Thursday, August 07, 2008

McMillan v. Shadow Ridge at Oak Park (Cal. Ct. App. - Aug. 4, 2008)

Please don't get me wrong, Justice Perren. I completely agree with you. You're totally right in this one. When a party in a civil action appears pro per, even with a "counsel on the side", there's no disqualification when the opposing party talks directly to the pro per litigant. That's totally permissible. You're also completely correct that a party shouldn't be able to frustrate the other side by making unclear whether they're represented by the "informal" counsel or pro per. Exactly right.

I also don't disagree with what you said when you began the opinion. The first sentence of which says: "Over 140 years ago, our Supreme Court stated, 'A party to an action may appear in his own proper person or by attorney, but he cannot do both.' (Board of Commissioners v. Younger (1865) 29 Cal. 147, 149.)" The Court did indeed say that. And it's generally true, as well as nicely applicable here.

That opening statement caught my eye, however, because, technically, I think it's not, in fact, accurate. In my mind, at least, a party to an action can simultaneously represent himself and be represented by an attorney -- a fact that, if true, disproves at least the universality of the California Supreme Court's categorical statement. When, you might ask, can they do so? When they're an attorney as well. So if, for example, the plaintiff is an attorney, and also formally associates another counsel, in my mind, both (or either) attorney can represent the plaintiff. And hence appear at hearings, enter into stipulations, argue motions, etc. The plaintiff in such a setting is "represented" by two attorneys -- himself (or herself) as well as the outside counsel.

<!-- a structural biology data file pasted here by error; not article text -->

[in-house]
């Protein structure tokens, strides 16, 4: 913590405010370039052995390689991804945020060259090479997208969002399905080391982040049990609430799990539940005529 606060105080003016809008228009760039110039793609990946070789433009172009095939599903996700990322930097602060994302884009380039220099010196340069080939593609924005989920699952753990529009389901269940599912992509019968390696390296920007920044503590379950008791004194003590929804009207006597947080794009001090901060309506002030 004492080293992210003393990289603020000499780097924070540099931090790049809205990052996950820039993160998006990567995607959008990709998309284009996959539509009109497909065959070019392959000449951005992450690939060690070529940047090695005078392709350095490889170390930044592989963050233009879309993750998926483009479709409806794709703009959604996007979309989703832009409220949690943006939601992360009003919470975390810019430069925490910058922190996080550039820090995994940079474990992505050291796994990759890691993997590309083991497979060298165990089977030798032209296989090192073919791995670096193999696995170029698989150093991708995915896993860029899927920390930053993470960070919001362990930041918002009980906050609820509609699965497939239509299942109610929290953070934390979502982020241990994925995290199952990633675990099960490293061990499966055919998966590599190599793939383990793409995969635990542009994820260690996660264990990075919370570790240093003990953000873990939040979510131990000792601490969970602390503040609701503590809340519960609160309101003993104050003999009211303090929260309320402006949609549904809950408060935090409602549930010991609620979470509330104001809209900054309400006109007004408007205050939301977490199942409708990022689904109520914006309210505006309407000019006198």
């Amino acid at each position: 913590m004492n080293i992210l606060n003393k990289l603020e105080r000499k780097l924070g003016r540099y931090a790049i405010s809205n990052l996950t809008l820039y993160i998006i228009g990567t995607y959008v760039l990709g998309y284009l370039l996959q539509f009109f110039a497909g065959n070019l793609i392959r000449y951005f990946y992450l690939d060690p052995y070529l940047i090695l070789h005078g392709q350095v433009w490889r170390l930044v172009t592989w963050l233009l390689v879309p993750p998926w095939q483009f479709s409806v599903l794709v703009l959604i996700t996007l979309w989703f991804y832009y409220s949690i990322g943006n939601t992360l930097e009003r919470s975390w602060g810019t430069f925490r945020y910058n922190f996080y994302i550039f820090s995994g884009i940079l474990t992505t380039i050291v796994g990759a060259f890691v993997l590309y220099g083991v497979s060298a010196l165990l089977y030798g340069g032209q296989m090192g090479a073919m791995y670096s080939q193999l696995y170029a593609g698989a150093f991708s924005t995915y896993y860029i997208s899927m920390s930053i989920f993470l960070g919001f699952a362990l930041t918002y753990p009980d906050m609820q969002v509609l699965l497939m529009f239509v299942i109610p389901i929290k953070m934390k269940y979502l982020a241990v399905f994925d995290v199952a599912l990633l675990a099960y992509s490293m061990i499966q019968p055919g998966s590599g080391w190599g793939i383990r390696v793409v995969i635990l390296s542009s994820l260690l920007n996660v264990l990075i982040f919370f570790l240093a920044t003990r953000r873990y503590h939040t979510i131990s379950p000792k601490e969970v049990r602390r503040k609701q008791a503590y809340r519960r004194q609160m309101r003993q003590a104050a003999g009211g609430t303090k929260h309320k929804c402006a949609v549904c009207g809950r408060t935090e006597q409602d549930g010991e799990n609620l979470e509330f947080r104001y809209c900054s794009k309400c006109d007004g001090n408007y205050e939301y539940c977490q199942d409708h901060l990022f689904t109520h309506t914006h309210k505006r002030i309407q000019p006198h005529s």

Are there any cases on this precise point? Maybe. Both Scott v. Times-Mirror Co. (1919) 181 Cal. 345 and Conroy v. Waters (1901) 133 Cal. 211 at least come close, as both involved a party to was an attorney and who represented himself (alongside other counsel), and the Supreme Court in each refused to find reversible error notwithstanding the "can't be both pro per and have an attorney" language of Younger.

So I raise the point if only because (1) I hadn't seen the language that Justice Perren quoted ever before (it apparently comes up every couple of decades or so!); (2) it articulates an interesting categorical proposition, and one that even be practically relevant to members of the California Bar; and (3) may be misleading, or even untrue, at the margins.

Not, again, that you're wrong, Justice Perren. I'm with you. Totally. Especially since the plaintiff here was not, in fact, an attorney. Regardless, I just wanted to make a tangential -- and hopefully helpful -- point.